As previously noted, natural grazing is the cheapest source of feeding and it will pay to have reserve veld available at the times when the ewe's feeding requirements are higher. These periods are the times, as well, when supplementary feeding in the form of energy and protein licks can be applied to greatest advantage.

 

Examples of the composition of these licks are given in Table 1.

Examples of protein and energy licks (composition in mass units)

Kind of food

Lick No.

1

Lick No

2

Lick No

3

Lick No

4

Lick No

5

Yellow maize meal

Phosphate

Salt

Molasses

Lucerne meal

Fish or ground nut oil cake meal

Urea

Intake/ewe/day (gm)

65

10

15

10

-

-

 

-

200

30

10

15

10

35

-

 

-

200

50

10

15

10

-

15

 

-

200

60

10

15

10

-

-

 

5

200

50

10

15

10

-

10

 

5

200

 

When the grazing consists mostly of dry grass, licks numbers III, IV and V are recommended whereas licks numbers I and II are recommended for use chiefly in the case of shrubveld. The most important aspect of these licks is that their intake must be controlled and, if necessary, that must be done with the salt concentration. If the intake per sheep, per day is too high more salt must be added and vice versa.

When urea is added to licks it becomes necessary to take certain precautions, as it can be poisonous when taken in excess at once. The following points need special attention:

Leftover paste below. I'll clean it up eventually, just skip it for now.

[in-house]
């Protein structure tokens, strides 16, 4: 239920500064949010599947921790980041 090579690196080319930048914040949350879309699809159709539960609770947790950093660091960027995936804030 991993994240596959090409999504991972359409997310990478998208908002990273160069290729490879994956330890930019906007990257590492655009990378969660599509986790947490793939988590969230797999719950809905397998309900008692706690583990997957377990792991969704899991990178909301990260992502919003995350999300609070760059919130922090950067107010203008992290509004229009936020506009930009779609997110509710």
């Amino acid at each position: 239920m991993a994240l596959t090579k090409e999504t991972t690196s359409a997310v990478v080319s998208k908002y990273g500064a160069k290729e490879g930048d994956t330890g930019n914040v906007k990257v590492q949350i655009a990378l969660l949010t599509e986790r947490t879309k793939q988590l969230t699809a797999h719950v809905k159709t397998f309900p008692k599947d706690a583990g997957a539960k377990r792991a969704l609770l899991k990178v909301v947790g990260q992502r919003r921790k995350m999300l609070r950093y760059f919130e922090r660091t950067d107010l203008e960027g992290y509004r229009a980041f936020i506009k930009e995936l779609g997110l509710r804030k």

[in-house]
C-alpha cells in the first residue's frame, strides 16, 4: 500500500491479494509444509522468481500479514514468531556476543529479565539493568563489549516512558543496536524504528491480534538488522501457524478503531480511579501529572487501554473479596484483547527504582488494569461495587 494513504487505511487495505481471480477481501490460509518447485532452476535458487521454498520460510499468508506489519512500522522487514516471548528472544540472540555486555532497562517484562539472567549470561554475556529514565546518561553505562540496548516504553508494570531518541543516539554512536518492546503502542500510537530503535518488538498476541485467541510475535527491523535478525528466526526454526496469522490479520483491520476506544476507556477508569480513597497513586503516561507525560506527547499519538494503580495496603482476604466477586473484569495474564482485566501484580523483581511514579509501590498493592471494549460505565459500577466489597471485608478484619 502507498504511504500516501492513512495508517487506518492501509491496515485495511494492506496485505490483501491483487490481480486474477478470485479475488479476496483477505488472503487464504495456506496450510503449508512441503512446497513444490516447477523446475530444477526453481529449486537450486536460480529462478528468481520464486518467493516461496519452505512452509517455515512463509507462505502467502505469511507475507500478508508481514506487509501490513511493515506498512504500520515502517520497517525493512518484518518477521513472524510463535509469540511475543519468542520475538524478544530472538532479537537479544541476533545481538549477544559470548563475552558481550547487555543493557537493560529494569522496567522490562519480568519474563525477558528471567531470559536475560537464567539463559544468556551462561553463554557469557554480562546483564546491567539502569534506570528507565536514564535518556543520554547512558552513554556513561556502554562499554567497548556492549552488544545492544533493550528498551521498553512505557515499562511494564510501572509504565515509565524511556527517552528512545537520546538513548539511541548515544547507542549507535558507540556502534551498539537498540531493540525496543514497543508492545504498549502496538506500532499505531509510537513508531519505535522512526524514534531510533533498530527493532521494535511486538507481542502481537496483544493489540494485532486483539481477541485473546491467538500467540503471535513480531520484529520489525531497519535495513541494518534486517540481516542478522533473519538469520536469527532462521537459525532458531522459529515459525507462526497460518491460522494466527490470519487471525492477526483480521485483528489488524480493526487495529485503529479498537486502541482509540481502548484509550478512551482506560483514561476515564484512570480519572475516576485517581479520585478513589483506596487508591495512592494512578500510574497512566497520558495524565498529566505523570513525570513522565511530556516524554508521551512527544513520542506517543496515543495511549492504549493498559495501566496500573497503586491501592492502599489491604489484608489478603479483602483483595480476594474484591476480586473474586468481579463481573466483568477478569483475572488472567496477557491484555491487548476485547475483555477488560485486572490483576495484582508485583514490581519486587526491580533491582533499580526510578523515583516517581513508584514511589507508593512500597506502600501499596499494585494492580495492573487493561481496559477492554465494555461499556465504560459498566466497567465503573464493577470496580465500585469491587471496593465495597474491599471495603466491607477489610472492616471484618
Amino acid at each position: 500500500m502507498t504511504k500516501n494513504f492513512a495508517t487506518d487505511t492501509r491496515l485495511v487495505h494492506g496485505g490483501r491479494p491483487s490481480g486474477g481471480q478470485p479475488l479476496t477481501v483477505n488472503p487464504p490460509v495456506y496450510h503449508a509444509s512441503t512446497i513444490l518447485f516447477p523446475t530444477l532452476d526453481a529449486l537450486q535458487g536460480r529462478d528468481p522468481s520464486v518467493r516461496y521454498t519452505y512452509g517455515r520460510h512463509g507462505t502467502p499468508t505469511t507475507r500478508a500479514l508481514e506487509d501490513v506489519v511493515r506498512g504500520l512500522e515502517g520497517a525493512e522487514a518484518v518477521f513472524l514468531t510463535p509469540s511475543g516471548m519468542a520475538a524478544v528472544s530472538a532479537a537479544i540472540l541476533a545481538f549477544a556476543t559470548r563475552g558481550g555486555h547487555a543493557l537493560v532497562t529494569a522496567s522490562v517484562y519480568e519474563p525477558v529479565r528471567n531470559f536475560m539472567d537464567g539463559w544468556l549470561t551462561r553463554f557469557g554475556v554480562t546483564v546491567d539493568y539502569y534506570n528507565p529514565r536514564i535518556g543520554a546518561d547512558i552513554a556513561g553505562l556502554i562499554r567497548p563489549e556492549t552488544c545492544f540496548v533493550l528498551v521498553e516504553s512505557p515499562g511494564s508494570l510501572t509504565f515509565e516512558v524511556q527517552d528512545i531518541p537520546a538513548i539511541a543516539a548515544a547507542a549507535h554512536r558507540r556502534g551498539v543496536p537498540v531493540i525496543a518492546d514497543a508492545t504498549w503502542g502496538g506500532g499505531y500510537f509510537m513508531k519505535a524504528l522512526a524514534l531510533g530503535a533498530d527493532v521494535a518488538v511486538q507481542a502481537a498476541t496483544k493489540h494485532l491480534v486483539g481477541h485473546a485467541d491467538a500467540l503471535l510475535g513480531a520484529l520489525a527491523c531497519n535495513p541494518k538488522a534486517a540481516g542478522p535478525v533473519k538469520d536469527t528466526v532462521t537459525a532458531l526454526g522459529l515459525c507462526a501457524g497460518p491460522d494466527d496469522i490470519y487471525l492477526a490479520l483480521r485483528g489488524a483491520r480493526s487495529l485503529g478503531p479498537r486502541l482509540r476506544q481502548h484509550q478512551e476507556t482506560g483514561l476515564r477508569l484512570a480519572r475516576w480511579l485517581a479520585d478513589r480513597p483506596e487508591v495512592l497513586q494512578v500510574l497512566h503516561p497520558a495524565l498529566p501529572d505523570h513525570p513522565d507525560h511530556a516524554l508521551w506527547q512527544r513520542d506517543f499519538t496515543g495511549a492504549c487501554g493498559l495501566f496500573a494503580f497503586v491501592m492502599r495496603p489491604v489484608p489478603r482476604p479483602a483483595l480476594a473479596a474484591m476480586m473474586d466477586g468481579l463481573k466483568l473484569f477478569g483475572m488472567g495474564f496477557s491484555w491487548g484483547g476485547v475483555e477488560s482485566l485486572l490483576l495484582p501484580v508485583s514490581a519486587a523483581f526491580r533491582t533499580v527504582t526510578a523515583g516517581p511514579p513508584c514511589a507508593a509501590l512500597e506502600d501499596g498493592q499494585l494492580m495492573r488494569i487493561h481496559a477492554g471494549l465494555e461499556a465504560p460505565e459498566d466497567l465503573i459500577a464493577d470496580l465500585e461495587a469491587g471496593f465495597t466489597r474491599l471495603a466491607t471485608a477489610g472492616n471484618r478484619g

(a) Ensure that the urea is evenly mixed with the rest of the components.

(b) Prevent excessive intake resulting from a possible craving for salt, which the animals may feel.

(c) Take care that rain does not wet the lick and form pools in it. Urea is highly soluble in water and should the animals drink this water fatal results could ensue.

 

The feeding of rams

The needs of rams of all age groups in regard to feeding matter are greater than those of ewes mainly because they grow faster than ewes and therefore have a larger body mass. This aspect is generally recognised and there is a common tendency to overfeed rams. To ensure that they perform their function effectively they must re m good condition but not overfat.

Thus depending on the condition of the rams the feeding of flock rams can be improved as from six weeks before the mating season by supplementing grazing of good quality with food concentrate. If good grazing is not available a legume hay of good quality, such as lucerne hay should be made freely available.

In practice it amounts to this that the rams graze by day and are stalled at night, the food concentrate being available then. An appetizing food concentrate suitable for all age groups can be made up, as below:

2 parts of mealies;

2 parts of rolled oats;

1 part of wheat bran.

 

To every 100 parts of the above mixture 0,5 parts of bone meal and 0,5 parts of salt may be added. The quantity of food concentrate, which each ram receives, is determined by its body-mass and the following serves as a direction:

Body-mass (kg)

Concentrate (gm/day)

-27

27-36

45-54

54-64

64 and more

110

230

340

450

570

680-900

 

Published

Merino Breeders Journal 38 (2)